Although I realize that we live in the internet-age, which means even the simplest of criticisms can be blown out of proportion, I am disappointed to see how some Black people are unable to intelligently respond to constructive criticism, even when it is not directed at them.
The person who is the latest target of the "He's just a hater" orchestra is none other than renowned filmmaker Spike Lee. In a recent interview that he did with Ed Gordon, Spike dared to criticize some of Tyler Perry's work(specifically Meet the Browns and House of Pain) and made references to the shows as "coonery" and "buffoonery" and compared them to Amos n' Andy.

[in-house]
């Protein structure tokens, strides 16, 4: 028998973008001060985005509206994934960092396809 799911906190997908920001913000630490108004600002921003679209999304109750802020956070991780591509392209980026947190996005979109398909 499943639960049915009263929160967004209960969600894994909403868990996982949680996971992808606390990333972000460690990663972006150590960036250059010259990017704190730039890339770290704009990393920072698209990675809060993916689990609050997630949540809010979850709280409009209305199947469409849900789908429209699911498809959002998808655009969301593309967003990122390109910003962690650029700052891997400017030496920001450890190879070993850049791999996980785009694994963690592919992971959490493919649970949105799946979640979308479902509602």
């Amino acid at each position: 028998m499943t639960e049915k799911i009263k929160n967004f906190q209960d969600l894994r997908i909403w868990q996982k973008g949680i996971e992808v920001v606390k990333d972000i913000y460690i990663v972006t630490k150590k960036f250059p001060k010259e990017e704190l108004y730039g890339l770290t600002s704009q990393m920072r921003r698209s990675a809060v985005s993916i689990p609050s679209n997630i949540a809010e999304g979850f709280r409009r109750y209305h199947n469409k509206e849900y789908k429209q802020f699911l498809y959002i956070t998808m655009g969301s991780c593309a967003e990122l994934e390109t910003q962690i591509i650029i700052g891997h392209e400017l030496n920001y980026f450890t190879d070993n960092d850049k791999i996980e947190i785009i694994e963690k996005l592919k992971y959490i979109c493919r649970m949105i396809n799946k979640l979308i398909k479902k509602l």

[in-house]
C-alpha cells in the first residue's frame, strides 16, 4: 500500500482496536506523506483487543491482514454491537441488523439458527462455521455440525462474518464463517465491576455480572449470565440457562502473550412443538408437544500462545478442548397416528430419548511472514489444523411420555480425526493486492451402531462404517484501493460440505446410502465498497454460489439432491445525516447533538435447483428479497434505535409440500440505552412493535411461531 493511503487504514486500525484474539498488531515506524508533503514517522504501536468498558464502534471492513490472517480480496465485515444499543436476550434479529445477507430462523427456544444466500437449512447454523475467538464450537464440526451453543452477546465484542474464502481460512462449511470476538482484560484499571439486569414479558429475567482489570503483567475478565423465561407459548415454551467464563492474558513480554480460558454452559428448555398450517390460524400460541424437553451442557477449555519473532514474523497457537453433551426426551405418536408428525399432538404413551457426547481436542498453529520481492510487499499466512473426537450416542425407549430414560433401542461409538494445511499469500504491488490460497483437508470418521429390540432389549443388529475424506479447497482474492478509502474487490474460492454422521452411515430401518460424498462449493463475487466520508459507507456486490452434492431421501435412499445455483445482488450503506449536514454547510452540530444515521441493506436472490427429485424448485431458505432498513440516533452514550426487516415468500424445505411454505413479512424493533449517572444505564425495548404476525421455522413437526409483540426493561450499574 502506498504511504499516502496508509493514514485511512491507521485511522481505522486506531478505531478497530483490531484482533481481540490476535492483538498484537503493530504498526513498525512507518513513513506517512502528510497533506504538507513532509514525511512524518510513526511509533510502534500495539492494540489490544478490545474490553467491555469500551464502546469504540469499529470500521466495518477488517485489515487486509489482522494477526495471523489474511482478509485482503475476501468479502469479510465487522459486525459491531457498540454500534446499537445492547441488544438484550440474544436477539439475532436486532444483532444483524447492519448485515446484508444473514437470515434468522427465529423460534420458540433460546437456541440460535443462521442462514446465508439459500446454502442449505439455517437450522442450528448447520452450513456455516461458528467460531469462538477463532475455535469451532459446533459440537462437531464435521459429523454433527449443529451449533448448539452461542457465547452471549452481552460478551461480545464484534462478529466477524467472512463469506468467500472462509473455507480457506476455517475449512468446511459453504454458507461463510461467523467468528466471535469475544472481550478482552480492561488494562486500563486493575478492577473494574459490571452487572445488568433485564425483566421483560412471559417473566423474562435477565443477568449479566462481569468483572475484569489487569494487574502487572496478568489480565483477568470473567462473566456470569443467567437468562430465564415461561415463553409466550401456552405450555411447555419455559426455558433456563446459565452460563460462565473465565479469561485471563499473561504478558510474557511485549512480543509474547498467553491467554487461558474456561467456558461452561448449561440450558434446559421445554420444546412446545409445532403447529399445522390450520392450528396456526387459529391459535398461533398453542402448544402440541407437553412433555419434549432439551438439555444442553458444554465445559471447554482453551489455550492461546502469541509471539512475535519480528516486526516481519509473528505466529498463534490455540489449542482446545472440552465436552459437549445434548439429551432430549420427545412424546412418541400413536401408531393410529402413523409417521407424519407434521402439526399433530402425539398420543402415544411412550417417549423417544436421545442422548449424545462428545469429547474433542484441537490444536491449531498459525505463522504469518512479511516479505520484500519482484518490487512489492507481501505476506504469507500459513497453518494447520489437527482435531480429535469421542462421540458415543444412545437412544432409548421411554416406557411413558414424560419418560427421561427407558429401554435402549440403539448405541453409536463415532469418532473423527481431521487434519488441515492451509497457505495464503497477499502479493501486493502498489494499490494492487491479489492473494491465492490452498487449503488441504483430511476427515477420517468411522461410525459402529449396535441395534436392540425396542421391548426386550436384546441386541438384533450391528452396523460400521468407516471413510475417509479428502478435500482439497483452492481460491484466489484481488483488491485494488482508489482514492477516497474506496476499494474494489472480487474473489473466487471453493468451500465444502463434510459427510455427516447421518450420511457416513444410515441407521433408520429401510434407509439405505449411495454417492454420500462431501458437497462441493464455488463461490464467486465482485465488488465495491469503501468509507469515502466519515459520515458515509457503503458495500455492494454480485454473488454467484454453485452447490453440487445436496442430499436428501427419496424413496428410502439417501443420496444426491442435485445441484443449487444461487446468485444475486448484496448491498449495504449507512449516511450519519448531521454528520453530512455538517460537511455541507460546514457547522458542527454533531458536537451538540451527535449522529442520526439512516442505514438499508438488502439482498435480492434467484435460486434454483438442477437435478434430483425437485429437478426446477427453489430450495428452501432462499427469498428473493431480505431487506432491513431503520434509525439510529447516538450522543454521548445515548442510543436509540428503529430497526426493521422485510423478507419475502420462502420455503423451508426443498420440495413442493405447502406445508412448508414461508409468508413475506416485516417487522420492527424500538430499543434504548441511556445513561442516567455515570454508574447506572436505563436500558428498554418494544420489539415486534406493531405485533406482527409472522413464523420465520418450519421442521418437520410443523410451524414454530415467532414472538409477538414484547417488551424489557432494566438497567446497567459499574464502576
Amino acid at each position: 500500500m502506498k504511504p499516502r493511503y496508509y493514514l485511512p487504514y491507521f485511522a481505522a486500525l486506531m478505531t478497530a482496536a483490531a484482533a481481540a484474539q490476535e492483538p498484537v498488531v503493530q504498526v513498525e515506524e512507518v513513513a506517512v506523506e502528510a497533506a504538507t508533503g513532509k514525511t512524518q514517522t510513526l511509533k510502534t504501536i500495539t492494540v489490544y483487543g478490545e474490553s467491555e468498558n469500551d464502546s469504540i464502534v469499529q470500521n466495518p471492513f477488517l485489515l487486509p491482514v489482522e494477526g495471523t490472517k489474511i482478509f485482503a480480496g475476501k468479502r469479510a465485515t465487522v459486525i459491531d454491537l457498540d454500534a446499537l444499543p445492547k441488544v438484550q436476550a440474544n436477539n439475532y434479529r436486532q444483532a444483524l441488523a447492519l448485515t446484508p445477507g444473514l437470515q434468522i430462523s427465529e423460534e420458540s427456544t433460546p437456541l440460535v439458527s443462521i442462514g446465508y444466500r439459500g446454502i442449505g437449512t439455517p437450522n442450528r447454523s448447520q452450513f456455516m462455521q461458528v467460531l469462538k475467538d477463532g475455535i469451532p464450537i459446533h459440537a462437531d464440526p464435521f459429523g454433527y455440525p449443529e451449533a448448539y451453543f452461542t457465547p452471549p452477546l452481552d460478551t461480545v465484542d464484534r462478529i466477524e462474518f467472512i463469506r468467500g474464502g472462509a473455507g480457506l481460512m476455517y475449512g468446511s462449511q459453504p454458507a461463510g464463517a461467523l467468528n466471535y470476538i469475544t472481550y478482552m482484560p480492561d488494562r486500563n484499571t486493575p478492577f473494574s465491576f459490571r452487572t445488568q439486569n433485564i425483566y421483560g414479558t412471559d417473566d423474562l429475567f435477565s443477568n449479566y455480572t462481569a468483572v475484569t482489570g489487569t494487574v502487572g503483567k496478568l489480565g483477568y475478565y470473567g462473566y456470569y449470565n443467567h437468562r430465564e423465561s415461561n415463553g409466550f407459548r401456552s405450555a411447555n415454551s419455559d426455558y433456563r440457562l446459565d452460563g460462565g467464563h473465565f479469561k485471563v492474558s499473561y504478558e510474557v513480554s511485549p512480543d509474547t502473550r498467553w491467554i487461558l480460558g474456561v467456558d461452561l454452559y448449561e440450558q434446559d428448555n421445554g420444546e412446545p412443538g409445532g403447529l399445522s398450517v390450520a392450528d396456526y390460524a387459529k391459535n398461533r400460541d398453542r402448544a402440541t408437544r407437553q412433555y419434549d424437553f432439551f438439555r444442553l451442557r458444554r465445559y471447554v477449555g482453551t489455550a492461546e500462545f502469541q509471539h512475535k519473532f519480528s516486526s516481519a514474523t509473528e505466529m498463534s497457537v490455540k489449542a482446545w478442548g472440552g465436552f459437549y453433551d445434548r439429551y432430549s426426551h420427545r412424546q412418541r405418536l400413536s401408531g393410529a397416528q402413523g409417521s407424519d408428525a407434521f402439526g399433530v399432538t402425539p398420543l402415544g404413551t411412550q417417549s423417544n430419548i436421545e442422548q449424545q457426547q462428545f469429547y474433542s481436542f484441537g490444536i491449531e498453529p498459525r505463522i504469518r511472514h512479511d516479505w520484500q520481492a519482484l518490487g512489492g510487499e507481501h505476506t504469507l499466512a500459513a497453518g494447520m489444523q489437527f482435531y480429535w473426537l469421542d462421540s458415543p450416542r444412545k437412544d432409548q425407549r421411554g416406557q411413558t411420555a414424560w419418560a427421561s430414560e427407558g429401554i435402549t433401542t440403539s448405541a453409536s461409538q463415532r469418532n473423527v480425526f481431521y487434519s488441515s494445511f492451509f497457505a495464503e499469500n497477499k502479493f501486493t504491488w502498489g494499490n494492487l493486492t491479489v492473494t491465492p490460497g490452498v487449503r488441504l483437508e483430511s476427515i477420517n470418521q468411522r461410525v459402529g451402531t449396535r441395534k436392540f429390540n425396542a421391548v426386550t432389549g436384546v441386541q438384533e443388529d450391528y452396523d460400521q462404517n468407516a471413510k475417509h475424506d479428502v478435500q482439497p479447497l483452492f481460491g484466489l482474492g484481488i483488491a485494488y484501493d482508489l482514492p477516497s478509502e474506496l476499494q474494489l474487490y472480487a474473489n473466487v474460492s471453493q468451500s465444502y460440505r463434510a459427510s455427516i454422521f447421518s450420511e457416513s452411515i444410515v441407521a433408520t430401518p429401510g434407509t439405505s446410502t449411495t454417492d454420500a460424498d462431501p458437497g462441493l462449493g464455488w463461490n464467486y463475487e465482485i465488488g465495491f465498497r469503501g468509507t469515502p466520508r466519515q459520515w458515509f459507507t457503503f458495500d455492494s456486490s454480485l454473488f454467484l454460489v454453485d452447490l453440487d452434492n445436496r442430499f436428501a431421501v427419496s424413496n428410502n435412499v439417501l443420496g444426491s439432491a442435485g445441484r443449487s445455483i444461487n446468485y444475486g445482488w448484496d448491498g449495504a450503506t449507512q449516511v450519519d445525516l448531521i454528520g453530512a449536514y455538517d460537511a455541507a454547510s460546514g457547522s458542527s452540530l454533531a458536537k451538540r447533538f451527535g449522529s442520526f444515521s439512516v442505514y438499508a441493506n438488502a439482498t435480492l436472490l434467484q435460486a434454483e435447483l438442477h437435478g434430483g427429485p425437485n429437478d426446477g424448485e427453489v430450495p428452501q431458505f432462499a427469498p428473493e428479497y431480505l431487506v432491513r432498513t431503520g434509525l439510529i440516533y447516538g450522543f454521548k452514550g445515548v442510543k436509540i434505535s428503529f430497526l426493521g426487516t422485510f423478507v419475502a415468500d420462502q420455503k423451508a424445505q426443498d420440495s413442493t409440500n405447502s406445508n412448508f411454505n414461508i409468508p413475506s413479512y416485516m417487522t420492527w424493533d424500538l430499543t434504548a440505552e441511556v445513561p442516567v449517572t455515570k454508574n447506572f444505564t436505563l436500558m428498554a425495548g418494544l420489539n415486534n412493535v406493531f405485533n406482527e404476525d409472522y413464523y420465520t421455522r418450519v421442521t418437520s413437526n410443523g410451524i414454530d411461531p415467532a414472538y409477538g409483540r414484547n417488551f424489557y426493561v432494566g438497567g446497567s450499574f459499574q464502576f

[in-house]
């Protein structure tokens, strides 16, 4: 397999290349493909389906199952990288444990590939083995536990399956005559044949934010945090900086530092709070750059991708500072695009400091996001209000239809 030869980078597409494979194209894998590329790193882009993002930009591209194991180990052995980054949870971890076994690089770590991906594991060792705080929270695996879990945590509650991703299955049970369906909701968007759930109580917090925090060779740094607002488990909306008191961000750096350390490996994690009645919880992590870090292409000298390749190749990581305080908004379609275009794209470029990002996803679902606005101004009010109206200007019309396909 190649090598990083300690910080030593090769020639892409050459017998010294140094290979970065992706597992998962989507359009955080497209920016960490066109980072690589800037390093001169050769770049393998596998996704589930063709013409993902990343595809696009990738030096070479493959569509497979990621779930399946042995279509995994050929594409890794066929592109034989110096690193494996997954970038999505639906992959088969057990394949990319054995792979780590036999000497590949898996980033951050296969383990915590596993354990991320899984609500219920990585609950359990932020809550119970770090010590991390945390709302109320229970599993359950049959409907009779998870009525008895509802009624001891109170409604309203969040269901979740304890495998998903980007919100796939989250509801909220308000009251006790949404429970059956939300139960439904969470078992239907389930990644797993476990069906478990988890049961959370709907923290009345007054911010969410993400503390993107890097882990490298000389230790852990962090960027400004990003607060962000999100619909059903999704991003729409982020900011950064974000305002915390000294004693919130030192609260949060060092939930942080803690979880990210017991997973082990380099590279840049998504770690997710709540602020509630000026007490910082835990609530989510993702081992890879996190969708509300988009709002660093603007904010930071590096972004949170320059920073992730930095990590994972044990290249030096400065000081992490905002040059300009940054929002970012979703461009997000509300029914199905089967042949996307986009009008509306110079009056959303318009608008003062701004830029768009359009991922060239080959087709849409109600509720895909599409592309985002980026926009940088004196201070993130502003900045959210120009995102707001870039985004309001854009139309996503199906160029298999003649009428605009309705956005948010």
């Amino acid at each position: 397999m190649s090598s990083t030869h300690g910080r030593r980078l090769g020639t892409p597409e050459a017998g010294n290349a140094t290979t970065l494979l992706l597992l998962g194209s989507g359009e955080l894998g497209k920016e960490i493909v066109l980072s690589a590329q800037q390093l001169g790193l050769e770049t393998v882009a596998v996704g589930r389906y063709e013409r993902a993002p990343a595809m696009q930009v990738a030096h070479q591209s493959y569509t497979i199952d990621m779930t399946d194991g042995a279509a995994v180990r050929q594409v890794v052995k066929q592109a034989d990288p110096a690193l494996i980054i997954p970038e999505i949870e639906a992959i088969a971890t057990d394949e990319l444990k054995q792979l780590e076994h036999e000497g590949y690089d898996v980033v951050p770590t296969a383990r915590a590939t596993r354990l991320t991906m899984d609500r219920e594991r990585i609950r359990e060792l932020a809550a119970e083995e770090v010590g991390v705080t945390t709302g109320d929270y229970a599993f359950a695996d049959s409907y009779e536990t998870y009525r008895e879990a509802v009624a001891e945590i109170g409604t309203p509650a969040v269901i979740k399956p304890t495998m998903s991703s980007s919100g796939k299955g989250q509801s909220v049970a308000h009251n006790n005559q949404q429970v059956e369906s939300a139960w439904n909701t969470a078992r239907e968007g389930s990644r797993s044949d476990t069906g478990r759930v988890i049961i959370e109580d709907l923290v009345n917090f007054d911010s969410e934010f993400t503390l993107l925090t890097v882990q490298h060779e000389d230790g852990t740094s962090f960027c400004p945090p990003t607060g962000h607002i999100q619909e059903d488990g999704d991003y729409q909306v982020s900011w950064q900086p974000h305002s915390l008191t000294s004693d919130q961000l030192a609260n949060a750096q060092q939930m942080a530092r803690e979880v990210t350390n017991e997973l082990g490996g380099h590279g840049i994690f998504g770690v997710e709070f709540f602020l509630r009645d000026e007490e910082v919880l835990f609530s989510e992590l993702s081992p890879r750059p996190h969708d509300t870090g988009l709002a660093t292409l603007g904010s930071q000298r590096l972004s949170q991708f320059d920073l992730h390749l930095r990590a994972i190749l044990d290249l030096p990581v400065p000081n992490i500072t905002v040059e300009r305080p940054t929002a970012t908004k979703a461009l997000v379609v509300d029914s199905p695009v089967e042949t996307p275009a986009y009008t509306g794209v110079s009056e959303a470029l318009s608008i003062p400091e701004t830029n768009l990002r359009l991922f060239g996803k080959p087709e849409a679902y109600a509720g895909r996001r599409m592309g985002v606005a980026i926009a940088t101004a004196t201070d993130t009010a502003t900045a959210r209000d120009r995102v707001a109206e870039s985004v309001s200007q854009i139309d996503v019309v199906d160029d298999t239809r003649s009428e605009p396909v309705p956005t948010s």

For the record, let me say that I agree with a lot of what Spike Lee said. Although I liked a couple of the Madea plays that I saw years back(even though I generally have issue with Black men parading around in dresses, even for comedy-but that's another topic), these two shows don't do anything for me. That's just me, and I do realize that comedy is subjective; what's funny to one person is not funny to another. However, any person familiar with the historical 'coonery' and 'buffoonery' that Spike Lee was referring to(reference Bamboozled if you haven't seen it) would be hard pressed to argue his point that some of Tyler Perry's characters do harken back to that era. If "Mr. Brown" isn't the prototypical coon-type character, then what is? This is not to single Tyler Perry out, because there are other examples, and some of them aren't actors(Flavor Flav).